Modern algebra has its roots in the mathematics of the ancient world, arising out of the basic problem of solving equations. Following an explosive development in the twentieth century, it is now a vibrant, multi-faceted and wide-ranging branch of mathematics, having ties with almost every field of mathematics and computer science.

The interests of the algebra group at Northeastern include algebraic geometry, commutative algebra, representation theory, homological algebra, and quantum groups, with connections to combinatorics, singularities, Lie groups, topology, and physics.

  • Anthony Iarrobino studies Artinian algebras, and the punctual Hilbert schemes, which are related to singularities of maps, and to combinatorics of partitions. He also studies pairs of commuting nilpotent matrices.
  • Donald King studies nilpotent orbits associated with semisimple Lie groups as symplectic manifolds and algebraic varieties. He investigates the interplay of these properties with issues in representation theory.
  • The research interests of V. Lakshmibai are the geometric & representation-theoretic aspects of flag varieties and related varieties. Flag varieties constitute an important class of homogeneous spaces. Being at the cross-roads of algebraic geometry, algebraic groups, commutative algebra, combinatorics & tepresentation-theory, the study of flag varieties (and related varieties) has important implications to these areas in mathematics.
  • Ivan Losev works in Representation theory including that of reductive algebraic groups and Lie algebras, W-algebras, Symplectic reflection algebras, quantum groups and quantum Hamiltonian reductions. He is also interested in related subjects such as Kac-Moody categorifications, Hamiltonian group actions, Deformation quantization, combinatorics of crystals and geometry of symplectic resolutions of singularities.
  • Alex Martsinkovsky works in homological algebra and representation theory, but is interested in other things as well: singularity theory, local algebra, abstract homotopy theory, deformation theory, noncommutative geometry, algebraic number theory, differential equations, integrable systems, and special functions.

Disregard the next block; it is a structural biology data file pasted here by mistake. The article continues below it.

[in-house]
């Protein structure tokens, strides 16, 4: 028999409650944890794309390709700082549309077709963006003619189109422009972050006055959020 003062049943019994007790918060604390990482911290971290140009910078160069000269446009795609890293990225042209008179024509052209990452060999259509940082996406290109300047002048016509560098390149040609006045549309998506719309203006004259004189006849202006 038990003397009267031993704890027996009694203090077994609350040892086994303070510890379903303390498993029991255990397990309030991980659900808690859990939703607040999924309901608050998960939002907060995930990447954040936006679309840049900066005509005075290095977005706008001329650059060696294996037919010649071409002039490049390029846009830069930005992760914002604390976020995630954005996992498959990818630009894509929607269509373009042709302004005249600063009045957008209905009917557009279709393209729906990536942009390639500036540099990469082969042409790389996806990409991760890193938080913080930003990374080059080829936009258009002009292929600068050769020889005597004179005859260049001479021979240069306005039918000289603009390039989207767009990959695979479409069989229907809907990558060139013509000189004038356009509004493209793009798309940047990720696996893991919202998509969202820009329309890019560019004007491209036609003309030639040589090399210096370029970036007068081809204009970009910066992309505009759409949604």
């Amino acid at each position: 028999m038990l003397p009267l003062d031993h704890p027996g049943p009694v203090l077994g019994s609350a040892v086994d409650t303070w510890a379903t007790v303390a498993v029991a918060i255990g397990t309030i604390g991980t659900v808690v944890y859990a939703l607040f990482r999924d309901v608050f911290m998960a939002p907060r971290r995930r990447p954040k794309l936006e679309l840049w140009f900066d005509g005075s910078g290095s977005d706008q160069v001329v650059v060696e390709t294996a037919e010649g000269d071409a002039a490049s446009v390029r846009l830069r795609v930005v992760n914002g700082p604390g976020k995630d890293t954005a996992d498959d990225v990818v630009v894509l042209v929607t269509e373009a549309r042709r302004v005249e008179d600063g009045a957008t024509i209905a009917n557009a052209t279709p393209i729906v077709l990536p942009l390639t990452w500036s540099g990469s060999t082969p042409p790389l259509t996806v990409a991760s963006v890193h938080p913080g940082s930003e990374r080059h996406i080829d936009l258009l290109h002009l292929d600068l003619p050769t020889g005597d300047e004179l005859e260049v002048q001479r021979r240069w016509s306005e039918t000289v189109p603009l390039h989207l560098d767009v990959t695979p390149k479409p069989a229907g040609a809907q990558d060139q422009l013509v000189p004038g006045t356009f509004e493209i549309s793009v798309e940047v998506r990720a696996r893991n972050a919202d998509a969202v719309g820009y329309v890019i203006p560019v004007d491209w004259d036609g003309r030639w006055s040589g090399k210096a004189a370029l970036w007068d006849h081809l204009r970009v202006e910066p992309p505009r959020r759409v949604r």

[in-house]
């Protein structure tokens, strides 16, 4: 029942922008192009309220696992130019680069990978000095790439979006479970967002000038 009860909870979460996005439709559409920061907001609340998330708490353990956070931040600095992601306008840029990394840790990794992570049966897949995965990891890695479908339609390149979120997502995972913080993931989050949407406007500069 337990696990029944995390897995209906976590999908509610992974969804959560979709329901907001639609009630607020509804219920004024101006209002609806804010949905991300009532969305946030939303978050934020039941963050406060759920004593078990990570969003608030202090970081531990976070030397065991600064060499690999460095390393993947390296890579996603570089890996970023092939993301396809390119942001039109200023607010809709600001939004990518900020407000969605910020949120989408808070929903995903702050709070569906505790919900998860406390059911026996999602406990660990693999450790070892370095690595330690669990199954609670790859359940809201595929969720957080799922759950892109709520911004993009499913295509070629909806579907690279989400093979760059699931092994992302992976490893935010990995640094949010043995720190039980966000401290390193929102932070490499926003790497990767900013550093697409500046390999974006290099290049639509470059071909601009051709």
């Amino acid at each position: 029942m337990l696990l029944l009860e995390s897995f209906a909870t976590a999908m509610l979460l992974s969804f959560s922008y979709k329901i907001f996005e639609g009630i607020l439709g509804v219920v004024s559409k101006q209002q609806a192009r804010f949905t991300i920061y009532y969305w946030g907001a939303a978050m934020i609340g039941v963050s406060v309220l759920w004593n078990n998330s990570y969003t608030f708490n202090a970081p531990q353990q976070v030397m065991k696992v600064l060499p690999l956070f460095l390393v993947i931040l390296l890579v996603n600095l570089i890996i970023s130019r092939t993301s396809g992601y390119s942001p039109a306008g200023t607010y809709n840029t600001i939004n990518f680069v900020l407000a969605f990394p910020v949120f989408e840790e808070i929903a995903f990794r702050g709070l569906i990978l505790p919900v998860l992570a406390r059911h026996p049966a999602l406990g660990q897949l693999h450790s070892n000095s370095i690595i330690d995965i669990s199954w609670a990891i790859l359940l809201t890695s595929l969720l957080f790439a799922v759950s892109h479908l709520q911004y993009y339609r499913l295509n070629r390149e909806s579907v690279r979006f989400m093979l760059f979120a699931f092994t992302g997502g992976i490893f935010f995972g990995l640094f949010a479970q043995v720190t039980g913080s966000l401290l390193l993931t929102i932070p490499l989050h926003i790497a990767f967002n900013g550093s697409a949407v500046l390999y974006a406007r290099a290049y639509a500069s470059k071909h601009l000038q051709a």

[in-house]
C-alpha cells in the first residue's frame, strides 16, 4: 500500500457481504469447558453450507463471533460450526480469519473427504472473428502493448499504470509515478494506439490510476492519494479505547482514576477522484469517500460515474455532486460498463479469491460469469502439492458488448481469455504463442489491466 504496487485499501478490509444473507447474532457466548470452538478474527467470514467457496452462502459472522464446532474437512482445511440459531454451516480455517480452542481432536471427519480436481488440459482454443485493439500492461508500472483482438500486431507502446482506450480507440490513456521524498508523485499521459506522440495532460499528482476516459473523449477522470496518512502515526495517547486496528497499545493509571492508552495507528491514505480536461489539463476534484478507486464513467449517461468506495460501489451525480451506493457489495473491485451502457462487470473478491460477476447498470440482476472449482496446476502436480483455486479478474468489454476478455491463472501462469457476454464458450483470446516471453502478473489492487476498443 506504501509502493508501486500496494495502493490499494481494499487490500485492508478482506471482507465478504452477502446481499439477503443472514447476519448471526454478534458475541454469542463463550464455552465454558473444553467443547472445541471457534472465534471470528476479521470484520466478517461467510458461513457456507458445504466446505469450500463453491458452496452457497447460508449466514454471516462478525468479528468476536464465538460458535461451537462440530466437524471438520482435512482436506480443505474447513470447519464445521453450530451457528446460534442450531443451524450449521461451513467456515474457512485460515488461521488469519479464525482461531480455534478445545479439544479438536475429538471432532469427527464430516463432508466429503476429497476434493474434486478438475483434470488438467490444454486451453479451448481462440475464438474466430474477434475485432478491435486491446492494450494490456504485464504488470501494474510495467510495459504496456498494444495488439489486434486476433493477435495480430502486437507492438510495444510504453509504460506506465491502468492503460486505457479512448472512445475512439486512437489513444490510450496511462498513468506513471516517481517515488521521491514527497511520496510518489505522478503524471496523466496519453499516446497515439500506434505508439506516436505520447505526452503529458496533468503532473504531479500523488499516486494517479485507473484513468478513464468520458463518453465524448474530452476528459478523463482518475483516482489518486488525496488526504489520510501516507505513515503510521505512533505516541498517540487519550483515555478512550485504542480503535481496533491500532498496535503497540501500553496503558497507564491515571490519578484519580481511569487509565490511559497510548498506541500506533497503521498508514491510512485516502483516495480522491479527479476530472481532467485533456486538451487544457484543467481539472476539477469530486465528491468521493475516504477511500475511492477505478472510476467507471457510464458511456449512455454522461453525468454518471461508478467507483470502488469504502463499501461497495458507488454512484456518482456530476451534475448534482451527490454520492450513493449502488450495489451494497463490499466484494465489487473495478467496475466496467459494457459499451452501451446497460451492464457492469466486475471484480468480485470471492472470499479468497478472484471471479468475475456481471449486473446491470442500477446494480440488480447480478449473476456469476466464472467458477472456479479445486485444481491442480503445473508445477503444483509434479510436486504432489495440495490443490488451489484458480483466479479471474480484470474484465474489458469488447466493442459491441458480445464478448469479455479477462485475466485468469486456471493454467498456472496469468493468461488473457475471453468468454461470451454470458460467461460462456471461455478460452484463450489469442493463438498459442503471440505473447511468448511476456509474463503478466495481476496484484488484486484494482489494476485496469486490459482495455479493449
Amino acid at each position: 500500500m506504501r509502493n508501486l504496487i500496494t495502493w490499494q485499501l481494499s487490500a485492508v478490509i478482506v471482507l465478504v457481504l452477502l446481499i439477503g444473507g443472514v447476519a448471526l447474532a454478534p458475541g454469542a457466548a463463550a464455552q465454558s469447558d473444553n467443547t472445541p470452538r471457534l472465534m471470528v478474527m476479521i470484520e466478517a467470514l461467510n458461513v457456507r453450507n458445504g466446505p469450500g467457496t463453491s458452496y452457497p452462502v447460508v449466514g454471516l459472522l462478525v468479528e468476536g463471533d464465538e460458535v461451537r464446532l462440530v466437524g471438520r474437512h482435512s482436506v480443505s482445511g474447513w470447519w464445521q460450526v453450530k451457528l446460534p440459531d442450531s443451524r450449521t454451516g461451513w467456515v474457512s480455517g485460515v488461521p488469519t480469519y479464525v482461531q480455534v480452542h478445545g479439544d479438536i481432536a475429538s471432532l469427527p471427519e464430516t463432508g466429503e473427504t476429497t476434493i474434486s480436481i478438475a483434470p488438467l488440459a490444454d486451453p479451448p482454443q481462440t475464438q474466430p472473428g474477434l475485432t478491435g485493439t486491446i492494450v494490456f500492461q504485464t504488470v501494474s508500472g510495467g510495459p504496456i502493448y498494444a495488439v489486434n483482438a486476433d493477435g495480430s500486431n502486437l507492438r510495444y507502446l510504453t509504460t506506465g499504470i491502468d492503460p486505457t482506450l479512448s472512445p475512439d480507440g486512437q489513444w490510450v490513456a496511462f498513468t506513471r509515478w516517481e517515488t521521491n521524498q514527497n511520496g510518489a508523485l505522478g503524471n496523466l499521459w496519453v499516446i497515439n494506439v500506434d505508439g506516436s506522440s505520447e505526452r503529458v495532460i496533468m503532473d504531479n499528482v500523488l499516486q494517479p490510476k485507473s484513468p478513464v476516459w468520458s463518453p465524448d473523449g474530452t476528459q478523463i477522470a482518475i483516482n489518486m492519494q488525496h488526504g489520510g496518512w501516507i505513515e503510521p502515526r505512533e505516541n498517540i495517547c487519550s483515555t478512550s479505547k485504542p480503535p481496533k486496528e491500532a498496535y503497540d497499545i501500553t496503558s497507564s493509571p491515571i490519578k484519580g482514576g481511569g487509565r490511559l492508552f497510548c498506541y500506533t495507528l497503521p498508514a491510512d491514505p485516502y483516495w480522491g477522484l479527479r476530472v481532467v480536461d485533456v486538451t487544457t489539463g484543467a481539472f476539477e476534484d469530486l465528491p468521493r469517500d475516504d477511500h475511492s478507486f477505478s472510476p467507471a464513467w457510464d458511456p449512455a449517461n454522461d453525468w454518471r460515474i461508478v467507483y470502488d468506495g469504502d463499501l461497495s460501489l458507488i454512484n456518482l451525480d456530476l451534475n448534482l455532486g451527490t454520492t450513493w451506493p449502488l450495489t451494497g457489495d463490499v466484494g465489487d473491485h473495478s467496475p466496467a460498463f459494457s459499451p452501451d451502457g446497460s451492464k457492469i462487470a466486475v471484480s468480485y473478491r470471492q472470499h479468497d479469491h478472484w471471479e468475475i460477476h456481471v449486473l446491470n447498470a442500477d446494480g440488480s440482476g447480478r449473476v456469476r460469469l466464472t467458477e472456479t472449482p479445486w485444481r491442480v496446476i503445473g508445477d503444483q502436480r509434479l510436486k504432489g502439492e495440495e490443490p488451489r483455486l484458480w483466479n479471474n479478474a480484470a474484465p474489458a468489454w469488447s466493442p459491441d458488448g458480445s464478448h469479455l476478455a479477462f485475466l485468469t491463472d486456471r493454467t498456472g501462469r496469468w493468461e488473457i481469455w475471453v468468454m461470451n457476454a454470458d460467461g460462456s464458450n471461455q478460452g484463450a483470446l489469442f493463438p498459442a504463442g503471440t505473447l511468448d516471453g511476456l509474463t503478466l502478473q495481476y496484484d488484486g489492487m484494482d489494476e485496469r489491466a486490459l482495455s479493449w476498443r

• David Massey studies singular spaces, especially complex analytic singular spaces. Many of his results revolve around finding effectively calculable algebraic data that describe or control the singularities in the space. This work requires a great deal of commutative algebra and intersection theory. In addition, his frequent use of the derived category of constructible complexes of sheaves requires a large amount of homological algebra.
  • Egon Schulte studies automorphism groups of geometric or combinatorial structures such as polytopes, complexes, tessellations, or graphs, as well as reflection groups.
  • Alexander Suciu works in topology, and how it relates to algebra, geometry, and combinatorics: in particular he studies algebraic and topological invariants of hyperplane arrangements.
  • Gordana Todorov works in representation theory of Artin algebras, Non-commutative algebra, Representations of quivers, cluster categories, cluster algebras and semi-invariants. Her joint paper Tilting theory and Cluster Combinatorics was a recent fast breaking aricle.
  • Valerio Toledano Laredo works in representation theory, particularly loop groups and quantum groups. One of the themes of his research has been to explore how quantum groups describe the branching behaviour, or monodromy of solutions of certain systems of differential equations in the complex domain. More recently, he has explored the semiclassical aspect of quantum groups and uncovered, in collaboration with Tom Bridgeland of Sheffield University, a novel [and fascinating] dictionary between wall-crossing in Algebraic Geometry and Stokes phenomena for differential equations with irregular singularities in the complex plane.
  • Jonathan Weitsman works in quantum field theory, combinatorics, symplectic geometry, and the role of mathematical physics in geometry and topology.